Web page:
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I have a bunch of Linq to Entity methods that had the same select statement, so I thought I would be clever and separate that out into it's own method to reduce redundancy... but when i attempted to run the code, i got the following error...

this method cannot be translated into a store expression

Here is the method i created...

public User GetUser(DbUser user, long uid)
{
    return new User
    {
        Uid = user.uid,
        FirstName = user.first_name,
        LastName = user.last_name
    };
}

And am calling in a method like this...

public User GetUser(long uid)
{
    using (var entities = new myEntities()) {
        return
            entities.DbUsers.Where( x => x.uid == uid && x.account_status == ( short )AccountStatus.Active ).
                Select( x => GetUser( x, uid ) ).FirstOrDefault( );
    }
}

UPDATE: here is the code that works inline

public User GetUser(long uid, long uid_user)
        {
            using (var entities = new myEntities())
            {

                var q = from u in entities.DbUsers
                        where u.uid == uid_user
                        select new User
                        {
                            Uid = u.uid,
                            FirstName = u.first_name,
                            LastName = u.last_name,
                            BigPicUrl = u.pic_big,
                            Birthday = u.birthday,
                            SmallPicUrl = u.pic_small,
                            SquarePicUrl = u.pic_square,
                            Locale = u.locale.Trim(),
                            IsFavorite = u.FavoriteFriends1.Any(x => x.uid == uid),
                            FavoriteFriendCount = u.FavoriteFriends.Count,
                            LastWishlistUpdate = u.WishListItems.OrderByDescending(x => x.added).FirstOrDefault().added,
                            Sex = (UserSex)u.sex
                        };

                var user = q.FirstOrDefault();
                user.DaysUntilBirthday = user.Birthday.DaysUntilBirthday();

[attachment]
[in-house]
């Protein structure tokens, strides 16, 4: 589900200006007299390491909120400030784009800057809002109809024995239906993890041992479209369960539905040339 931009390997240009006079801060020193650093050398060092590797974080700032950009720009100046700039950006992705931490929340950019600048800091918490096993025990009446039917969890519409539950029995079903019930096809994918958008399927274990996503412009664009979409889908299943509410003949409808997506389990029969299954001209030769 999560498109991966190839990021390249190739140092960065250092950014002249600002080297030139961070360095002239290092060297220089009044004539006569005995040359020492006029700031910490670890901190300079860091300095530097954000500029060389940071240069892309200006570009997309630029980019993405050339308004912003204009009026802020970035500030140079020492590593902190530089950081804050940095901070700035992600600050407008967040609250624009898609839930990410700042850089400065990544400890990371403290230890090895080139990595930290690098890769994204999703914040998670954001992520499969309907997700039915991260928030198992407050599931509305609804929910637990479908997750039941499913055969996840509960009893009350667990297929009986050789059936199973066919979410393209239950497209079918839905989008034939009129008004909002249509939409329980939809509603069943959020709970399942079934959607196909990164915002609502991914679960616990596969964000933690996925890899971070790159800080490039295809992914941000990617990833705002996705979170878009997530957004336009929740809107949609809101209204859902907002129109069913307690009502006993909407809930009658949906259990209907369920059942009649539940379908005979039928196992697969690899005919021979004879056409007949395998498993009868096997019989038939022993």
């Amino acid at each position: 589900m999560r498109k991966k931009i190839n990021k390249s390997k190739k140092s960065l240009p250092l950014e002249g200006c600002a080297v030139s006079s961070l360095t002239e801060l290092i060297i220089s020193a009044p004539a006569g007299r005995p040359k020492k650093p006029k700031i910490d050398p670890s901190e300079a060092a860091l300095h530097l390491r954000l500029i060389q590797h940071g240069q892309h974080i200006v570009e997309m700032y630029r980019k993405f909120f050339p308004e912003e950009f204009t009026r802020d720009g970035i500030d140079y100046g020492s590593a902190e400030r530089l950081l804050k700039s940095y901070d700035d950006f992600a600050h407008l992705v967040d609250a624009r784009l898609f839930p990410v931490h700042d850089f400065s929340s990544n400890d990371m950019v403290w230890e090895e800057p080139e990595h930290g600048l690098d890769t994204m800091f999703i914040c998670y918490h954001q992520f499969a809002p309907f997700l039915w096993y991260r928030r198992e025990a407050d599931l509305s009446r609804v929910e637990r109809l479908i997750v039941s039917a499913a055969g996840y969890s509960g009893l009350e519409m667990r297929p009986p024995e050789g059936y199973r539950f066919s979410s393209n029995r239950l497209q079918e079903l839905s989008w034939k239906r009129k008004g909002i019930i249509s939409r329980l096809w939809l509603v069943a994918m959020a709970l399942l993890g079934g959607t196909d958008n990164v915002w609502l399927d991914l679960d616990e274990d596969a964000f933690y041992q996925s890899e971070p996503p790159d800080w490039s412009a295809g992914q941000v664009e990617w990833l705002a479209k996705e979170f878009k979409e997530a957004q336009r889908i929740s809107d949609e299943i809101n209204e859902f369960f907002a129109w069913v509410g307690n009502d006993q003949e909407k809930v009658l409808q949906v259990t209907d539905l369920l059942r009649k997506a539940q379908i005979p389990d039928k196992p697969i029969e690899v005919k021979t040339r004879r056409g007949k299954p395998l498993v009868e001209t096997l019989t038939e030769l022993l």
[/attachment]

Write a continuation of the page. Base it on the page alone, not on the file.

return user;
            }
        }
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3 Answers

The error is spot on, you can't translate that into a T-SQL (or P-SQL) query.

You need to make sure you've executed the query before you attempt to hydrate it into some other type.

Keep it simple, use an extension method. That's what they are there for.

public static User ToUserEntity(this DbUser user)
{
    return new User
    {
        Uid = user.uid,
        FirstName = user.first_name,
        LastName = user.last_name
    };
}

Then in your DAL:

public User GetUser(long uid)
{
    User dbUser;

    using (var entities = new myEntities())
    {
        dbUser = entities.DbUsers
                  .Where( x => x.uid == uid && x.account_status == (short)AccountStatus.Active )
                 .FirstOrDefault(); // query executed against DB
    }

    return dbUser.ToUserEntity();
}

See how i hydrate the POCO into an object after the context has been disposed? This way, you ensure EF has finished it's expression work before you attempt to hydrate into a custom object.

Also i dont know why you're passing uid to that method, it's not even being used.

On a further note, you shouldn't need to do this kind of thing (project EF POCO's into your own objects).

If you do, it's a good case for custom POCO's (map the tables straight into your custom POCO's, don't use the Code Generation).

share|improve this answer
    
well, i use the uid in a chunk of the query that im not showing here (that did not impact the error). When i had this statment inline, it worked just fine. But when i move the code into its own method if fails. Why cant the compiler just imply that this expression belongs in the EF statement. I know i could hydrate this object afterwards, but i have several fields that need to operate on the db context. They are just repeated over and over inline (and they worked fine). I jsut really don't understand why you cant extract this functionality into its OWN method. –  wcpro Sep 21 '10 at 5:30